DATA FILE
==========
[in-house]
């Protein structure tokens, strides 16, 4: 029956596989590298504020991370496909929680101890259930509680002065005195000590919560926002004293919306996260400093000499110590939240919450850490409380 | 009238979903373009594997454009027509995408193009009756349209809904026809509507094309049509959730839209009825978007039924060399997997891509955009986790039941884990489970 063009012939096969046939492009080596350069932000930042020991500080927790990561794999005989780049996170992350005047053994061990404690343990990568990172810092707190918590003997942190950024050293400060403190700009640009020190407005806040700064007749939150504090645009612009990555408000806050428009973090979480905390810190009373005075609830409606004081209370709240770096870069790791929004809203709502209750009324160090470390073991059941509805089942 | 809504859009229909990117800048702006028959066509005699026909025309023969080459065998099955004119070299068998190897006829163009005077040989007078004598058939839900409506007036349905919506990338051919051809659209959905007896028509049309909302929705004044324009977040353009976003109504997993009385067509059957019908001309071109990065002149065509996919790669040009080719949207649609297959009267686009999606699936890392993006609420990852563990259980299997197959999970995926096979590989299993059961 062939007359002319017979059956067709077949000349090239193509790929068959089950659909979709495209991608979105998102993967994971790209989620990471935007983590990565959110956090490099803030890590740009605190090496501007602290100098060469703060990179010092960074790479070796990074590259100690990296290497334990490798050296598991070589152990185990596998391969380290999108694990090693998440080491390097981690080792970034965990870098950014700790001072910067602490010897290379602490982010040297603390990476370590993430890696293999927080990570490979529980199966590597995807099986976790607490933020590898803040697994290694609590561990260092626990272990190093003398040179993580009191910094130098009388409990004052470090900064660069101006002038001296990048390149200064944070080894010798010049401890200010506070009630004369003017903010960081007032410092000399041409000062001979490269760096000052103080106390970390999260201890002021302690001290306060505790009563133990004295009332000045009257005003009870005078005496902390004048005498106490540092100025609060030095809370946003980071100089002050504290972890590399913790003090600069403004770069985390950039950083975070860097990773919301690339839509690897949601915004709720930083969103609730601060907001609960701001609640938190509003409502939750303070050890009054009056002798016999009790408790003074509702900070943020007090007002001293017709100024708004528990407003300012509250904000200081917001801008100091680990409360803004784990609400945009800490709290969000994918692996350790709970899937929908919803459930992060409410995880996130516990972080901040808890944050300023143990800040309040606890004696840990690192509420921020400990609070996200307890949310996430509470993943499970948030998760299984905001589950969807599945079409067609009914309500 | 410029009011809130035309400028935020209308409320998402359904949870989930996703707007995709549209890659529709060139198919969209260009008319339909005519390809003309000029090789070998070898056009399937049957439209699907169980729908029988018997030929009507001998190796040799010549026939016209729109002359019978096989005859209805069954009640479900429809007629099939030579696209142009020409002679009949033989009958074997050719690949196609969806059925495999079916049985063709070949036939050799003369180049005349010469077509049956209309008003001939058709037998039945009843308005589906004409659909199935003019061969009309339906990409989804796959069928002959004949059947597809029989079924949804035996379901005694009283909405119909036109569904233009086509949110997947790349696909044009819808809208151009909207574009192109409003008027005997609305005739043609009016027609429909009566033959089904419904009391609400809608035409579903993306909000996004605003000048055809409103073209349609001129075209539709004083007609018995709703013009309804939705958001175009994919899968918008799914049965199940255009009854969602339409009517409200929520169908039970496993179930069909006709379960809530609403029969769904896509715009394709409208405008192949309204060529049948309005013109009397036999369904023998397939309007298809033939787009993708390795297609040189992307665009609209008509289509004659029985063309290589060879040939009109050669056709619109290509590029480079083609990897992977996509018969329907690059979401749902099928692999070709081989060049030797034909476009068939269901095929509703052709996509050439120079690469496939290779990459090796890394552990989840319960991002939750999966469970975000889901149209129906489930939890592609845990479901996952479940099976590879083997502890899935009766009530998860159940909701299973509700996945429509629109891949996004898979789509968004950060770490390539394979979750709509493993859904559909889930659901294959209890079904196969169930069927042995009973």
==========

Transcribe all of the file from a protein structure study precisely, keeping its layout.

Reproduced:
[in-house]
């Protein structure tokens, strides 16, 4: 029956596989590298504020991370496909929680101890259930509680002065005195000590919560926002004293919306996260400093000499110590939240919450850490409380 | 009238979903373009594997454009027509995408193009009756349209809904026809509507094309049509959730839209009825978007039924060399997997891509955009986790039941884990489970 063009012939096969046939492009080596350069932000930042020991500080927790990561794999005989780049996170992350005047053994061990404690343990990568990172810092707190918590003997942190950024050293400060403190700009640009020190407005806040700064007749939150504090645009612009990555408000806050428009973090979480905390810190009373005075609830409606004081209370709240770096870069790791929004809203709502209750009324160090470390073991059941509805089942 | 809504859009229909990117800048702006028959066509005699026909025309023969080459065998099955004119070299068998190897006829163009005077040989007078004598058939839900409506007036349905919506990338051919051809659209959905007896028509049309909302929705004044324009977040353009976003109504997993009385067509059957019908001309071109990065002149065509996919790669040009080719949207649609297959009267686009999606699936890392993006609420990852563990259980299997197959999970995926096979590989299993059961 062939007359002319017979059956067709077949000349090239193509790929068959089950659909979709495209991608979105998102993967994971790209989620990471935007983590990565959110956090490099803030890590740009605190090496501007602290100098060469703060990179010092960074790479070796990074590259100690990296290497334990490798050296598991070589152990185990596998391969380290999108694990090693998440080491390097981690080792970034965990870098950014700790001072910067602490010897290379602490982010040297603390990476370590993430890696293999927080990570490979529980199966590597995807099986976790607490933020590898803040697994290694609590561990260092626990272990190093003398040179993580009191910094130098009388409990004052470090900064660069101006002038001296990048390149200064944070080894010798010049401890200010506070009630004369003017903010960081007032410092000399041409000062001979490269760096000052103080106390970390999260201890002021302690001290306060505790009563133990004295009332000045009257005003009870005078005496902390004048005498106490540092100025609060030095809370946003980071100089002050504290972890590399913790003090600069403004770069985390950039950083975070860097990773919301690339839509690897949601915004709720930083969103609730601060907001609960701001609640938190509003409502939750303070050890009054009056002798016999009790408790003074509702900070943020007090007002001293017709100024708004528990407003300012509250904000200081917001801008100091680990409360803004784990609400945009800490709290969000994918692996350790709970899937929908919803459930992060409410995880996130516990972080901040808890944050300023143990800040309040606890004696840990690192509420921020400990609070996200307890949310996430509470993943499970948030998760299984905001589950969807599945079409067609009914309500 | 410029009011809130035309400028935020209308409320998402359904949870989930996703707007995709549209890659529709060139198919969209260009008319339909005519390809003309000029090789070998070898056009399937049957439209699907169980729908029988018997030929009507001998190796040799010549026939016209729109002359019978096989005859209805069954009640479900429809007629099939030579696209142009020409002679009949033989009958074997050719690949196609969806059925495999079916049985063709070949036939050799003369180049005349010469077509049956209309008003001939058709037998039945009843308005589906004409659909199935003019061969009309339906990409989804796959069928002959004949059947597809029989079924949804035996379901005694009283909405119909036109569904233009086509949110997947790349696909044009819808809208151009909207574009192109409003008027005997609305005739043609009016027609429909009566033959089904419904009391609400809608035409579903993306909000996004605003000048055809409103073209349609001129075209539709004083007609018995709703013009309804939705958001175009994919899968918008799914049965199940255009009854969602339409009517409200929520169908039970496993179930069909006709379960809530609403029969769904896509715009394709409208405008192949309204060529049948309005013109009397036999369904023998397939309007298809033939787009993708390795297609040189992307665009609209008509289509004659029985063309290589060879040939009109050669056709619109290509590029480079083609990897992977996509018969329907690059979401749902099928692999070709081989060049030797034909476009068939269901095929509703052709996509050439120079690469496939290779990459090796890394552990989840319960991002939750999966469970975000889901149209129906489930939890592609845990479901996952479940099976590879083997502890899935009766009530998860159940909701299973509700996945429509629109891949996004898979789509968004950060770490390539394979979750709509493993859904559909889930659901294959209890079904196969169930069927042995009973």